2. Minimize Your Exposure to Liability

We must also face the unfortunate reality that some organizations will be sued despite their best efforts to prevent LGBTQ discrimination in the workplace. Your role as a leader is to make sure you've done your part to minimize the organization's exposure to liability. Here are a few tactics to keep in mind:

  • Review relevant policies and make any necessary updates multiple times a year to make sure you stay compliant. (We have the evolving legislation described above to thank for this one!)
  • Ensure there is always a written record of prior discipline when terminating an employee, and formally document the specific reason(s) for the termination as soon as the decision is made.
  • Implement policies and procedures that minimize the potential for unconscious bias to inform hiring and promotion decisions — e.g., adopt "blind" processes for reviewing applications and resumes (remove information such as name, address, graduation date, alma mater, etc.) and use standardized interview questions for all candidates.
  • Keep hard copies of corporate policies, HR forms and signed acknowledgements of their receipt by employees.
  • Communicate any policy revisions to all employees — use multiple channels (email, hard copy postings, intranet updates, staff meetings, etc.) to try and ensure you reach all worker populations.

3. Invest in Training and Supporting Resources

So, tip No. 1 keeps you up-to-date on changes in local legislation, and tip No. 2 makes sure you have all the appropriate "paperwork" in order. But how do you go about bringing these things to life? It's all about defining the specific behaviors you want to cultivate among managers and employees to foster an inclusive workplace that supports LGBTQ employees. Offer manager-specific training on preventing sexual harassment in the workplace, including how it relates to sexual orientation, gender identity and expression. Employees will look to their managers to translate what corporate policy means for them, so make sure to provide that information through training or other supporting resources.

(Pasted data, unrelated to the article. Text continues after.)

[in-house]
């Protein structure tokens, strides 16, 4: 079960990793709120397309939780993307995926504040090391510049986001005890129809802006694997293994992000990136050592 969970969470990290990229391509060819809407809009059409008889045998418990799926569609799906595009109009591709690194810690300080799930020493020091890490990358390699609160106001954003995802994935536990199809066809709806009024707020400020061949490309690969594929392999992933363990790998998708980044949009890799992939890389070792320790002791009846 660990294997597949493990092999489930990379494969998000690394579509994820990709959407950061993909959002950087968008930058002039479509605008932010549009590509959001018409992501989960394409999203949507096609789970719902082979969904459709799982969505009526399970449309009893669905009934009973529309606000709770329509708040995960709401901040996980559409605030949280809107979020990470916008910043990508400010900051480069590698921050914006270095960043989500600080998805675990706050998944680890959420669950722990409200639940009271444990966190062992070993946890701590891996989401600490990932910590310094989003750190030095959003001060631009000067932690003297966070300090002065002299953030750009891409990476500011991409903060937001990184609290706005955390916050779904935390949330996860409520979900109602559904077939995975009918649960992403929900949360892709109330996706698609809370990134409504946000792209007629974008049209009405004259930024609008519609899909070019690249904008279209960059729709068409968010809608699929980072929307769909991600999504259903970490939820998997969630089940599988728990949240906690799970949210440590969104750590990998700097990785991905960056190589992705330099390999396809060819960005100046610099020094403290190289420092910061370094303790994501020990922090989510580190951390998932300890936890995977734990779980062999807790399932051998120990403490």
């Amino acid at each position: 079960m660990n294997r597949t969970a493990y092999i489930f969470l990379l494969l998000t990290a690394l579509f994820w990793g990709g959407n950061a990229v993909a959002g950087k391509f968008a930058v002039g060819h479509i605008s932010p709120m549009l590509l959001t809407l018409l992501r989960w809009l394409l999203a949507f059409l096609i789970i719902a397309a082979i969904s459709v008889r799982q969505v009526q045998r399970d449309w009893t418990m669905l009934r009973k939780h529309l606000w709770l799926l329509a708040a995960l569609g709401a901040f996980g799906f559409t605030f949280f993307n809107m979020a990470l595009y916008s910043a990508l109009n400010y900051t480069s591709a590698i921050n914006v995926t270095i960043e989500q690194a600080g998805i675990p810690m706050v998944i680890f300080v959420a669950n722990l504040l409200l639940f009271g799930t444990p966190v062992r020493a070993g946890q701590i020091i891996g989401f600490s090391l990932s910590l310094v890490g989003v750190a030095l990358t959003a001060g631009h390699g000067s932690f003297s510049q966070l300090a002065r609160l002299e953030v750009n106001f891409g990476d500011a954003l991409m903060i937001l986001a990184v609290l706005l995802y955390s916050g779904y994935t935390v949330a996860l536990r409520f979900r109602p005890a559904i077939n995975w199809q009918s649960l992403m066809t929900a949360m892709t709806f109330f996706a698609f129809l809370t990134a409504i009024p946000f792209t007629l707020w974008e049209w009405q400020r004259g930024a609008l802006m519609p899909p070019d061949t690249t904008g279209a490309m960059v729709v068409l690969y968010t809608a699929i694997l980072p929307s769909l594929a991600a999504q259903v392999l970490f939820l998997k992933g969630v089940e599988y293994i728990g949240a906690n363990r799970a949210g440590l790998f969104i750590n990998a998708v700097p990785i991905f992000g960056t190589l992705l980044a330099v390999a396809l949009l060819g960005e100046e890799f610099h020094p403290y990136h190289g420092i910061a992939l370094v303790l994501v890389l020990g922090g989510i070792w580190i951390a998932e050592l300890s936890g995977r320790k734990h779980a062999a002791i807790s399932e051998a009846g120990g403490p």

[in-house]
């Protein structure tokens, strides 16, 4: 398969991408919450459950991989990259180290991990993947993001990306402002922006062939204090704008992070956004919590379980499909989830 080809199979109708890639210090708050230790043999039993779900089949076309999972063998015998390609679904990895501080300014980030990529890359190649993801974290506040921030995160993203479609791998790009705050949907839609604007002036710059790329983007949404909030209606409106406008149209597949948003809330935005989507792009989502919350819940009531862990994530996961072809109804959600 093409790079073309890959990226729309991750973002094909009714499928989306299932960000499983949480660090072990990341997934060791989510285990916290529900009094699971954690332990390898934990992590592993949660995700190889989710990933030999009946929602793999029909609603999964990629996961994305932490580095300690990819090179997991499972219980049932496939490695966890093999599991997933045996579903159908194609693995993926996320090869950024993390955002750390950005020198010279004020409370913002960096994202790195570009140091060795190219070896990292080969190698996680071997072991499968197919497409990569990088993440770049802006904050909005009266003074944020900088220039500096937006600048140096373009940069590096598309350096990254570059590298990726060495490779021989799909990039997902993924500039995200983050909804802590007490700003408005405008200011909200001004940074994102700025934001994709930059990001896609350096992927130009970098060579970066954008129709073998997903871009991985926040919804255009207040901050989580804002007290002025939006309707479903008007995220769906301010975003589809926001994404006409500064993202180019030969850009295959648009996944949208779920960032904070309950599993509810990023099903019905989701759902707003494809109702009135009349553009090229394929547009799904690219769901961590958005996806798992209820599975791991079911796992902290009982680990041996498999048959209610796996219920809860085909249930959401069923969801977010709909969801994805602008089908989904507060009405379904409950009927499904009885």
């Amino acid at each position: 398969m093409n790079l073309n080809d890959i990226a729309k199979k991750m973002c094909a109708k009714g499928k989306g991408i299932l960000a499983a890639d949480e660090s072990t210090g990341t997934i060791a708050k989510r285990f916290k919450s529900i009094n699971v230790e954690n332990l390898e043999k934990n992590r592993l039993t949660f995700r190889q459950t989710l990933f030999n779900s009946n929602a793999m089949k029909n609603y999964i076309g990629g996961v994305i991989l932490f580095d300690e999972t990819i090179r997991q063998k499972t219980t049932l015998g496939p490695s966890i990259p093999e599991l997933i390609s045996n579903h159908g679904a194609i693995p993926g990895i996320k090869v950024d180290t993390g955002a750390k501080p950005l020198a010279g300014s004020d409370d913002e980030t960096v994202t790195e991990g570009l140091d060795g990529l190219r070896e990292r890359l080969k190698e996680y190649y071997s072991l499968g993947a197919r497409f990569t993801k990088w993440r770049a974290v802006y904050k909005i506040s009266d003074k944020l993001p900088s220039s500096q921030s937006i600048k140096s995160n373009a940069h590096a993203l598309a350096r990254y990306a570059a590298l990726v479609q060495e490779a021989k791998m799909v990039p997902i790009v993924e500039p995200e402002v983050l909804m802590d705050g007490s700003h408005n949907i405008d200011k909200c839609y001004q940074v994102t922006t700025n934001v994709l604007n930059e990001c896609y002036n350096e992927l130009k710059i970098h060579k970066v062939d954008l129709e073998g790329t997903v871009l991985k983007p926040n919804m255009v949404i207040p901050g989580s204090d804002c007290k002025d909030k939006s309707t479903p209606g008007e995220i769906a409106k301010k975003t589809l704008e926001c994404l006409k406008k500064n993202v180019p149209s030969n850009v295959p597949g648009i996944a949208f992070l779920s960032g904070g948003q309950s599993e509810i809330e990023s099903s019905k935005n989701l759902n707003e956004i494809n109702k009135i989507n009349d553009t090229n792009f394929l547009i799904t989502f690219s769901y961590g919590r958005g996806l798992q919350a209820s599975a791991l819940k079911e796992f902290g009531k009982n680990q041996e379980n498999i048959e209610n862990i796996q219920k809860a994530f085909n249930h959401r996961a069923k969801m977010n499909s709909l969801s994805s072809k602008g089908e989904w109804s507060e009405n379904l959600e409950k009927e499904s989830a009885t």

Preparing leaders for success in their role as communicators is one of the best ways to create an inclusive environment that truly respects, embraces and leverages the skillsets and experiences of a diverse workforce.

To learn more about Pride Month:

The Benefits of LGBTQ Inclusion and Diversity Training

Foster an Inclusive Workplace for Transgender Talent by Creating a Preferred Name Policy

Transgender Equality in the Workplace: What Employers Need to Know

Tags: Discrimination Risk and Compliance Diversity and Inclusion